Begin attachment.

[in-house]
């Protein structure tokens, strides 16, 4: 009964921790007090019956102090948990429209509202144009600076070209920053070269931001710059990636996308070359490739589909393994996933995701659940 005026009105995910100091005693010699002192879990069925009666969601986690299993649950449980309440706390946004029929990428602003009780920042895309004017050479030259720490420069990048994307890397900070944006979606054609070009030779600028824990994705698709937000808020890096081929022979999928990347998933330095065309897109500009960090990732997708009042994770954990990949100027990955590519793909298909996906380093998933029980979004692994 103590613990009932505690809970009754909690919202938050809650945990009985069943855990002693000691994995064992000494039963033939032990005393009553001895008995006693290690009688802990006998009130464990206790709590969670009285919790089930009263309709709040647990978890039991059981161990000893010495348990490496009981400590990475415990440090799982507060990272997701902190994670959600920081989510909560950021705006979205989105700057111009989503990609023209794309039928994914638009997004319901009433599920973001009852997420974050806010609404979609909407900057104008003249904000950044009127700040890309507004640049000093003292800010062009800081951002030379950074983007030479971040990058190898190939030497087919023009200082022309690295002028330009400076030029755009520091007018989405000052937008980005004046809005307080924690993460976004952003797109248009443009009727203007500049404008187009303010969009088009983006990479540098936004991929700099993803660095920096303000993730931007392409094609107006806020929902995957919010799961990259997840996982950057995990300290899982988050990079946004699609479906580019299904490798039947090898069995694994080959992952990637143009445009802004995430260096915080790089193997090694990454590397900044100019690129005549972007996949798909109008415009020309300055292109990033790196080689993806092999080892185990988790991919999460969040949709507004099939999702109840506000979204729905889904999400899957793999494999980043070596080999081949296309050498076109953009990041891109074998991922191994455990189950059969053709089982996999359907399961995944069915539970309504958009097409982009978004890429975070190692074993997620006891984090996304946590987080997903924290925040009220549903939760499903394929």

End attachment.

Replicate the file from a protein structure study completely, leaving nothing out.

[in-house]
């Protein structure tokens, strides 16, 4: 009964921790007090019956102090948990429209509202144009600076070209920053070269931001710059990636996308070359490739589909393994996933995701659940 005026009105995910100091005693010699002192879990069925009666969601986690299993649950449980309440706390946004029929990428602003009780920042895309004017050479030259720490420069990048994307890397900070944006979606054609070009030779600028824990994705698709937000808020890096081929022979999928990347998933330095065309897109500009960090990732997708009042994770954990990949100027990955590519793909298909996906380093998933029980979004692994 103590613990009932505690809970009754909690919202938050809650945990009985069943855990002693000691994995064992000494039963033939032990005393009553001895008995006693290690009688802990006998009130464990206790709590969670009285919790089930009263309709709040647990978890039991059981161990000893010495348990490496009981400590990475415990440090799982507060990272997701902190994670959600920081989510909560950021705006979205989105700057111009989503990609023209794309039928994914638009997004319901009433599920973001009852997420974050806010609404979609909407900057104008003249904000950044009127700040890309507004640049000093003292800010062009800081951002030379950074983007030479971040990058190898190939030497087919023009200082022309690295002028330009400076030029755009520091007018989405000052937008980005004046809005307080924690993460976004952003797109248009443009009727203007500049404008187009303010969009088009983006990479540098936004991929700099993803660095920096303000993730931007392409094609107006806020929902995957919010799961990259997840996982950057995990300290899982988050990079946004699609479906580019299904490798039947090898069995694994080959992952990637143009445009802004995430260096915080790089193997090694990454590397900044100019690129005549972007996949798909109008415009020309300055292109990033790196080689993806092999080892185990988790991919999460969040949709507004099939999702109840506000979204729905889904999400899957793999494999980043070596080999081949296309050498076109953009990041891109074998991922191994455990189950059969053709089982996999359907399961995944069915539970309504958009097409982009978004890429975070190692074993997620006891984090996304946590987080997903924290925040009220549903939760499903394929």